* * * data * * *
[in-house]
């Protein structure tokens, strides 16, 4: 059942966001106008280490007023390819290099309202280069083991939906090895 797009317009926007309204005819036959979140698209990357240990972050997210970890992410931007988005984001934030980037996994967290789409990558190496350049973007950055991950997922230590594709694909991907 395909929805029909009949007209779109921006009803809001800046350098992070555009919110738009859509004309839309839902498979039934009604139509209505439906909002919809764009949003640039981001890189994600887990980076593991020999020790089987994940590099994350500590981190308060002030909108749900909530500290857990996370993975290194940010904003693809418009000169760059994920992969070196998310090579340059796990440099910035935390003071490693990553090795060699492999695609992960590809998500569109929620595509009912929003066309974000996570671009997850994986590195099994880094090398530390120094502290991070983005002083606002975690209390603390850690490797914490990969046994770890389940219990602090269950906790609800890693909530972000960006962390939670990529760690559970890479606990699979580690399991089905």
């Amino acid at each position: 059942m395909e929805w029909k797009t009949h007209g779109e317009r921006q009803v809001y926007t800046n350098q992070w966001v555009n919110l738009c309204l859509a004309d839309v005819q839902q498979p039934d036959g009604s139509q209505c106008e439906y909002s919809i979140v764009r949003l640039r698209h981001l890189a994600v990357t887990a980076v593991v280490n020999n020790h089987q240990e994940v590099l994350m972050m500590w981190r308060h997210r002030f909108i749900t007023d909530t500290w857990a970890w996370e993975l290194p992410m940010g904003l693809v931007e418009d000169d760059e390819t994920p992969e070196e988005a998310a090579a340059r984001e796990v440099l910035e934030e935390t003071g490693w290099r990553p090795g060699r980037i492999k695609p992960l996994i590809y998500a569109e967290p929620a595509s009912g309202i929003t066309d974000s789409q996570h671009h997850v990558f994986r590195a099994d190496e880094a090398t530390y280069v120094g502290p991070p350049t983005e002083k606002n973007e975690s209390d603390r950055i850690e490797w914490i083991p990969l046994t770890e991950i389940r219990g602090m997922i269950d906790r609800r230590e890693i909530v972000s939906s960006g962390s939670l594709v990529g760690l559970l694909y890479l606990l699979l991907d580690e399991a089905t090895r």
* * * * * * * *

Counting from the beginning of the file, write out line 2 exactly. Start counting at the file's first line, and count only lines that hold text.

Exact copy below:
């Protein structure tokens, strides 16, 4: 059942966001106008280490007023390819290099309202280069083991939906090895 797009317009926007309204005819036959979140698209990357240990972050997210970890992410931007988005984001934030980037996994967290789409990558190496350049973007950055991950997922230590594709694909991907 395909929805029909009949007209779109921006009803809001800046350098992070555009919110738009859509004309839309839902498979039934009604139509209505439906909002919809764009949003640039981001890189994600887990980076593991020999020790089987994940590099994350500590981190308060002030909108749900909530500290857990996370993975290194940010904003693809418009000169760059994920992969070196998310090579340059796990440099910035935390003071490693990553090795060699492999695609992960590809998500569109929620595509009912929003066309974000996570671009997850994986590195099994880094090398530390120094502290991070983005002083606002975690209390603390850690490797914490990969046994770890389940219990602090269950906790609800890693909530972000960006962390939670990529760690559970890479606990699979580690399991089905």